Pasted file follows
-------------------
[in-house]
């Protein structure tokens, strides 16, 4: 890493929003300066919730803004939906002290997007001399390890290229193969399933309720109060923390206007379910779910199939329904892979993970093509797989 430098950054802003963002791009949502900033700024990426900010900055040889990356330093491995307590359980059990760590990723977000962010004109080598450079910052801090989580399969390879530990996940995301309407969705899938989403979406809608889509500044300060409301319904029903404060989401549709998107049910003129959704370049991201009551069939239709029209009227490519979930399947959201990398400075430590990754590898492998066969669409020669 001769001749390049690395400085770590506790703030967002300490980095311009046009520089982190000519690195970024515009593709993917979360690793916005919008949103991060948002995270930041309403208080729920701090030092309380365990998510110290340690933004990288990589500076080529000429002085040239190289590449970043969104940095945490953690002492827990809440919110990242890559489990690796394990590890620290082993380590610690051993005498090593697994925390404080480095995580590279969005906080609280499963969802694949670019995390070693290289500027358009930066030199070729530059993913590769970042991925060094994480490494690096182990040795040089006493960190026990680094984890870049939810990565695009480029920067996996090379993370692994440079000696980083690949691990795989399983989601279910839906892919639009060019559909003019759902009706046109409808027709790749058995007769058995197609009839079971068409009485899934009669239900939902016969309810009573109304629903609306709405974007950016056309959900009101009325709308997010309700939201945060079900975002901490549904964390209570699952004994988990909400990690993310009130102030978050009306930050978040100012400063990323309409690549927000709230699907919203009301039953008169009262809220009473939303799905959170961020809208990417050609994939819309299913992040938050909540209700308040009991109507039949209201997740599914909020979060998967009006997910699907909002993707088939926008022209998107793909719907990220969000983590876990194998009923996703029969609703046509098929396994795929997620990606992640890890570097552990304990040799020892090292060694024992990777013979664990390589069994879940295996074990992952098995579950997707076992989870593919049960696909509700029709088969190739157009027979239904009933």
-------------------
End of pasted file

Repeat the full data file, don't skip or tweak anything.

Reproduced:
[in-house]
């Protein structure tokens, strides 16, 4: 890493929003300066919730803004939906002290997007001399390890290229193969399933309720109060923390206007379910779910199939329904892979993970093509797989 430098950054802003963002791009949502900033700024990426900010900055040889990356330093491995307590359980059990760590990723977000962010004109080598450079910052801090989580399969390879530990996940995301309407969705899938989403979406809608889509500044300060409301319904029903404060989401549709998107049910003129959704370049991201009551069939239709029209009227490519979930399947959201990398400075430590990754590898492998066969669409020669 001769001749390049690395400085770590506790703030967002300490980095311009046009520089982190000519690195970024515009593709993917979360690793916005919008949103991060948002995270930041309403208080729920701090030092309380365990998510110290340690933004990288990589500076080529000429002085040239190289590449970043969104940095945490953690002492827990809440919110990242890559489990690796394990590890620290082993380590610690051993005498090593697994925390404080480095995580590279969005906080609280499963969802694949670019995390070693290289500027358009930066030199070729530059993913590769970042991925060094994480490494690096182990040795040089006493960190026990680094984890870049939810990565695009480029920067996996090379993370692994440079000696980083690949691990795989399983989601279910839906892919639009060019559909003019759902009706046109409808027709790749058995007769058995197609009839079971068409009485899934009669239900939902016969309810009573109304629903609306709405974007950016056309959900009101009325709308997010309700939201945060079900975002901490549904964390209570699952004994988990909400990690993310009130102030978050009306930050978040100012400063990323309409690549927000709230699907919203009301039953008169009262809220009473939303799905959170961020809208990417050609994939819309299913992040938050909540209700308040009991109507039949209201997740599914909020979060998967009006997910699907909002993707088939926008022209998107793909719907990220969000983590876990194998009923996703029969609703046509098929396994795929997620990606992640890890570097552990304990040799020892090292060694024992990777013979664990390589069994879940295996074990992952098995579950997707076992989870593919049960696909509700029709088969190739157009027979239904009933």